Barcelona star Javier Mascherano has paid €1.5 million plus interest in back-taxes to Spain's fiscal authorities for failing to report earnings on image rights in 2011 and 2012, according to a report in El Pais.
Spain's tax agency plans to file a complaint against him for two counts of tax fraud, even though the Argentina star has paid the sum plus €200,000 in interest, the report says, citing an unnamed source within Spain's internal revenue service.
Mascherano opted to pay the back taxes and the fine based on his legal counsel's advice but was not able to avoid the tax fraud complaint, El Pais said, despite the fact that the state cannot seek more restitution and can only possibly request a minimum punishment. The source said the state will likely ask Mascherano to enter a guilty plea.
The agency opened an investigation into Mascherano's taxes shortly after a Portuguese TV station claimed that the player had avoided paying taxes in Madeira's duty free zone.
The probe revealed that the fraud had been committed in two tax communities -- Madeira and Miami -- both of them created while the player was with Liverpool and maintained once he moved to Barcelona. The unpaid taxes were €587,822 in 2011 and €968,907 in 2012, according to the report.
The case is similar to that of Mascherano's Barcelona and Argentina teammate, Lionel Messi, who is to stand trial over allegations that he benefited from the network of companies which were established to deal with his financial affairs, leading to the evasion of €4.1 million in taxes between 2007 and 2009.
If found guilty, both Messi and his father could be fined up to €21m and receive a one-year suspended prison sentence.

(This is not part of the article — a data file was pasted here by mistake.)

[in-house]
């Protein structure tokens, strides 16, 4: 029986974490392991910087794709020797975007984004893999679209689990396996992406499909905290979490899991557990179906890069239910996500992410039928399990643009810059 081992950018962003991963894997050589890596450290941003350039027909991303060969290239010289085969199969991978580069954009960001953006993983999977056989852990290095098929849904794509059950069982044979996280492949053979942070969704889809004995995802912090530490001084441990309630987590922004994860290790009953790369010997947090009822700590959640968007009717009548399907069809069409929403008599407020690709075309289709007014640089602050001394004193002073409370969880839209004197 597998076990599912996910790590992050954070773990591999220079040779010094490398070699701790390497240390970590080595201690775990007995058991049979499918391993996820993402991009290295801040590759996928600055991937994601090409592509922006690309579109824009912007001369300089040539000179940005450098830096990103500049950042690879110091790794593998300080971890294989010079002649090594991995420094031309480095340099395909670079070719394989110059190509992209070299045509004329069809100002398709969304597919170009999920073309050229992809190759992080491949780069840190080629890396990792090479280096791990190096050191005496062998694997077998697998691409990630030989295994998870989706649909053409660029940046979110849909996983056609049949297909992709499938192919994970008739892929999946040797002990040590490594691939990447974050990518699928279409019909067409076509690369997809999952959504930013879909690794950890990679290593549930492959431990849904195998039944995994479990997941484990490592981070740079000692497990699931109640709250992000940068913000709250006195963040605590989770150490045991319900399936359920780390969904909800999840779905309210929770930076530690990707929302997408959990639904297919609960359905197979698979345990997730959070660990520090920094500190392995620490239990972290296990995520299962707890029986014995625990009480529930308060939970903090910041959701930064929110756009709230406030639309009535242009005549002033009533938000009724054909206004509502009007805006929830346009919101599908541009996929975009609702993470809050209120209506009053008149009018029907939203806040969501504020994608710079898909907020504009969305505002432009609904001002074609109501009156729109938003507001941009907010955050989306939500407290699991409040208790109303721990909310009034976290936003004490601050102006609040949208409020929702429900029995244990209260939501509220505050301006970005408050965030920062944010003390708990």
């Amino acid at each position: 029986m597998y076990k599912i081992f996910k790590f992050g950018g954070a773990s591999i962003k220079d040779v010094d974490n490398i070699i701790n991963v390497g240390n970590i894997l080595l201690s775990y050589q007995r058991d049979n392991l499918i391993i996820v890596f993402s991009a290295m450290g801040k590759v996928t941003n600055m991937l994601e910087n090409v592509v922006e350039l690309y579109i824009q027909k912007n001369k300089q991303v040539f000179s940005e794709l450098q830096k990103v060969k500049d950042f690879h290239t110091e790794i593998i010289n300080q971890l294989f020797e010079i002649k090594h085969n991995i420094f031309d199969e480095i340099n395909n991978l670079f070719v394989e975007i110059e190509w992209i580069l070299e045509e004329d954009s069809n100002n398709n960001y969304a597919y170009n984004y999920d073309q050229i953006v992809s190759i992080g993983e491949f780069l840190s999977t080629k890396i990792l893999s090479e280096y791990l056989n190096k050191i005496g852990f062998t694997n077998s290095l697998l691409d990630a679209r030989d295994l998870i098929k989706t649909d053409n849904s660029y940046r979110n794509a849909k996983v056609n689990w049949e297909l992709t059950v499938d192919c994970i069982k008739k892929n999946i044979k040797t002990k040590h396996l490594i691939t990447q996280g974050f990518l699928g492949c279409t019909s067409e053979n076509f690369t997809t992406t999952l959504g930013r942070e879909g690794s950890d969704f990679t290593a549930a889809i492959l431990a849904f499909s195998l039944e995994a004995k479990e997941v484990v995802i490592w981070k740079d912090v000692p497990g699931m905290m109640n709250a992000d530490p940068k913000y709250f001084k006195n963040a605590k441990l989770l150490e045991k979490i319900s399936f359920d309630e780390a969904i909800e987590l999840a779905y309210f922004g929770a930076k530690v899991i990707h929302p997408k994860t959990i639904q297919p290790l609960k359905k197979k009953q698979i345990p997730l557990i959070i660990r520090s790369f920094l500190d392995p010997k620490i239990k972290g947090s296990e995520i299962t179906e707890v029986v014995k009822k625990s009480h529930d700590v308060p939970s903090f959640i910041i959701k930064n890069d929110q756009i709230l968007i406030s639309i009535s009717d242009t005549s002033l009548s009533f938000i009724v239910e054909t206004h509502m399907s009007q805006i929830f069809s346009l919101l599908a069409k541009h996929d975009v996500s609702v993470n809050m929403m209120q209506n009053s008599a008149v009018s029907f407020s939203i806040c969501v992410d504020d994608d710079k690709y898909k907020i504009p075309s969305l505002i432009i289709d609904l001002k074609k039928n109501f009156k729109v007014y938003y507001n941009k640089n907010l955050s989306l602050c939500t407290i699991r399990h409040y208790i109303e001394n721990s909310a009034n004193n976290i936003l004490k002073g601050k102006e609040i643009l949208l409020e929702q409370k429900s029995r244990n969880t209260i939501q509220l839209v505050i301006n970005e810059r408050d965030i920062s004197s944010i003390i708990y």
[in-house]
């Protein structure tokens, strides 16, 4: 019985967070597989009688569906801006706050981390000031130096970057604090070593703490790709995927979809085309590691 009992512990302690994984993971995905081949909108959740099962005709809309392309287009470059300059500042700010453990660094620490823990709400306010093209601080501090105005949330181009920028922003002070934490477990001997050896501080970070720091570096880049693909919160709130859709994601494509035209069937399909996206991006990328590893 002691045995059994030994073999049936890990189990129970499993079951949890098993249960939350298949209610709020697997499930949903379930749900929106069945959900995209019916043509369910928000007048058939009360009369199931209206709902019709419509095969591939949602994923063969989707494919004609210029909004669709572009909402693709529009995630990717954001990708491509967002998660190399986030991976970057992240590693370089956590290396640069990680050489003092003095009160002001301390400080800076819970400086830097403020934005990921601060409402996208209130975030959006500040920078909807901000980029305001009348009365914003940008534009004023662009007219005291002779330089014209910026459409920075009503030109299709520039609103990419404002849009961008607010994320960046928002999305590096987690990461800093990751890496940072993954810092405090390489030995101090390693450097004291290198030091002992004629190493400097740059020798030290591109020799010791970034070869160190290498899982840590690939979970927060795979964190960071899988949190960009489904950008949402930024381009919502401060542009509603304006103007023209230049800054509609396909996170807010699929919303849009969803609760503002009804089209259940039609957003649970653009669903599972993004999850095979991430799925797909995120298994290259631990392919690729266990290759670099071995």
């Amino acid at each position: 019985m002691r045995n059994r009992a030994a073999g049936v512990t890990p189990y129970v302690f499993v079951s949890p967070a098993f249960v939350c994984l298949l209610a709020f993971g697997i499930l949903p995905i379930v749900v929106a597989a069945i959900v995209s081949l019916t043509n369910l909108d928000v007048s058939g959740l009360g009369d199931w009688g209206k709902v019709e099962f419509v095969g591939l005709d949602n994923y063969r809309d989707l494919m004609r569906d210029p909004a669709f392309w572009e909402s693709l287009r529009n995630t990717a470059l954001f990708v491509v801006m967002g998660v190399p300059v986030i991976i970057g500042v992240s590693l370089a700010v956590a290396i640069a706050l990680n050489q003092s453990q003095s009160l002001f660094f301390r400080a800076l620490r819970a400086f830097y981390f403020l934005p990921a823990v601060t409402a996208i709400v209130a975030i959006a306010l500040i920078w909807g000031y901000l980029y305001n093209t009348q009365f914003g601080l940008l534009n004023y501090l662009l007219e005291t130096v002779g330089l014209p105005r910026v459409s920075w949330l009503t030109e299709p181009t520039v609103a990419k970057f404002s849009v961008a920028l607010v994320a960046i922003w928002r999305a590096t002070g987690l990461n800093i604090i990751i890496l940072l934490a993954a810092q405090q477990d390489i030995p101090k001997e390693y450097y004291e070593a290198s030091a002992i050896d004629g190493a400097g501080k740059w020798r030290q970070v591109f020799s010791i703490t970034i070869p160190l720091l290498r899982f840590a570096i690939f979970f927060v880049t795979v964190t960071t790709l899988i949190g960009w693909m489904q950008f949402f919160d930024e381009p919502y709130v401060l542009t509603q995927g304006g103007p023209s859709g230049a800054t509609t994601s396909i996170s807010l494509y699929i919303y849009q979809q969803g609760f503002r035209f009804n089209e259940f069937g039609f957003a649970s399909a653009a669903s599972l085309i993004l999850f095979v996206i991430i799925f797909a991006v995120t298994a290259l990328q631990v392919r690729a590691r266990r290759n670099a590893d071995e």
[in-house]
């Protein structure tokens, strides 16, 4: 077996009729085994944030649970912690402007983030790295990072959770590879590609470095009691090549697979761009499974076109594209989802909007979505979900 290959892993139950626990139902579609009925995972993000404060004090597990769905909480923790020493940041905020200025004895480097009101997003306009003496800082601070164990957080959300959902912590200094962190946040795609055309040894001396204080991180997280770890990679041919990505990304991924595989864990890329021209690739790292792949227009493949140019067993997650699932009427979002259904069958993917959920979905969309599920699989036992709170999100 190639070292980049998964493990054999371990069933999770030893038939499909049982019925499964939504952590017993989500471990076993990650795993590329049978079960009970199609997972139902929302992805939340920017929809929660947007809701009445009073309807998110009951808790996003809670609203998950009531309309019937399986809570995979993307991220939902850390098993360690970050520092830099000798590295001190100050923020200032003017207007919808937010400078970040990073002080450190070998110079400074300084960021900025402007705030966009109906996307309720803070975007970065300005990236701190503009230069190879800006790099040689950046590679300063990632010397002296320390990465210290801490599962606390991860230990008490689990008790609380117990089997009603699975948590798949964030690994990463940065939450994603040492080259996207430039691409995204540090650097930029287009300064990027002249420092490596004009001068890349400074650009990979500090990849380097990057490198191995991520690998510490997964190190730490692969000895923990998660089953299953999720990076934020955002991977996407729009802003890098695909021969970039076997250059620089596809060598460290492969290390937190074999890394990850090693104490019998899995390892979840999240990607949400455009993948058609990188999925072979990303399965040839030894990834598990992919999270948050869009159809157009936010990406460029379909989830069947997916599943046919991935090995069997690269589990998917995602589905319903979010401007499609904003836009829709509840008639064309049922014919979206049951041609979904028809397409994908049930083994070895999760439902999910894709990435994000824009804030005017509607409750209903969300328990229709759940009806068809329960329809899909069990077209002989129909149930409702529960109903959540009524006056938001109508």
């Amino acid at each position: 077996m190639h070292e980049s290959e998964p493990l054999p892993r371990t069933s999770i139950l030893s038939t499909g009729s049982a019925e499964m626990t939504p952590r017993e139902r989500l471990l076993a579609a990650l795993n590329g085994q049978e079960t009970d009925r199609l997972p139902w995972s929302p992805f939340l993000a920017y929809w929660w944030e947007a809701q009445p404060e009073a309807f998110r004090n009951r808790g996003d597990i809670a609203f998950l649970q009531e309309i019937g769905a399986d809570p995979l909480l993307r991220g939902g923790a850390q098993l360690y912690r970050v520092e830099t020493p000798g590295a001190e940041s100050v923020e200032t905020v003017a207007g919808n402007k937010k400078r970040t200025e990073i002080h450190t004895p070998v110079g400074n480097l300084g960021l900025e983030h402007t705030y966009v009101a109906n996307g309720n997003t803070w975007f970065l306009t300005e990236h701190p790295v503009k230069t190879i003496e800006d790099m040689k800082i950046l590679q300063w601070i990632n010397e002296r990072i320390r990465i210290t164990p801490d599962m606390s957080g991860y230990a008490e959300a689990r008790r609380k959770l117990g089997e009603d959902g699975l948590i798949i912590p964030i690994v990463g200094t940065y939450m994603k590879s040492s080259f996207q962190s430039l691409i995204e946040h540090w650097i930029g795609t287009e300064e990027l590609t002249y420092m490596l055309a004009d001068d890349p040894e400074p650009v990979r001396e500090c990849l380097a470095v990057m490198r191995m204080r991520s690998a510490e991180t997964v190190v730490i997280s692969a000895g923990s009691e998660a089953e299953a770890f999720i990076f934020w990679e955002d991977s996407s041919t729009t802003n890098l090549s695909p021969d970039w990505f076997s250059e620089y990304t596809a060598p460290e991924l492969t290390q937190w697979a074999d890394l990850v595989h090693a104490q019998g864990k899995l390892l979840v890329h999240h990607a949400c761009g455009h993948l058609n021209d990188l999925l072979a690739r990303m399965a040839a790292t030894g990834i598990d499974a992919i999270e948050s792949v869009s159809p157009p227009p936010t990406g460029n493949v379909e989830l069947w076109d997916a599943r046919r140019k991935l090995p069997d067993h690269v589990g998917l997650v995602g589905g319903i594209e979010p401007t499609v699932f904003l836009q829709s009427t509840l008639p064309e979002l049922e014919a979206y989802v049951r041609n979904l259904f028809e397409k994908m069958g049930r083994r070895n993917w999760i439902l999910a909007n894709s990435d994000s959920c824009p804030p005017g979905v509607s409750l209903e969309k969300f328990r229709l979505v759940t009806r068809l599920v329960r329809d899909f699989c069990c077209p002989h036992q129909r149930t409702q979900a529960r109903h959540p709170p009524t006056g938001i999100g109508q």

The Spanish government has recently been cracking down particularly hard on tax evasion amid the country's continuing economic woes, with Messi one of a number of high-profile targets against whom cases have been opened.
La Liga clubs and players have long used "image rights" to avoid paying higher income tax rates, while the Spanish authorities have regularly found this approach to be illegal, with current Barcelona coach Luis Enrique among those who have previously made a settlement.
According to El Pais, Spain considers Madeira a tax haven and investigated a business Mascherano incorporated there in 2010 called Anadyr Overseas, to which Mascherano sold his image rights for €5m.
Spain's tax law allows a player to sell up to 15 percent of his image rights to a company, image rights which Barcelona began to pay to Anadyr Overseas, but Hacienda claimed that Mascherano did not pay, despite the fact that he had established residency in Spain.
The report also said that Spain is charging Mascherano for failing to pay taxes on image rights from Nike via Lofer, a company he established out of Miami. More than one third of the back taxes were related to the Lofer income.
El Pais said that Mascherano's lawyers, David Aineto and Diego Artacho, have opted to pay the fine.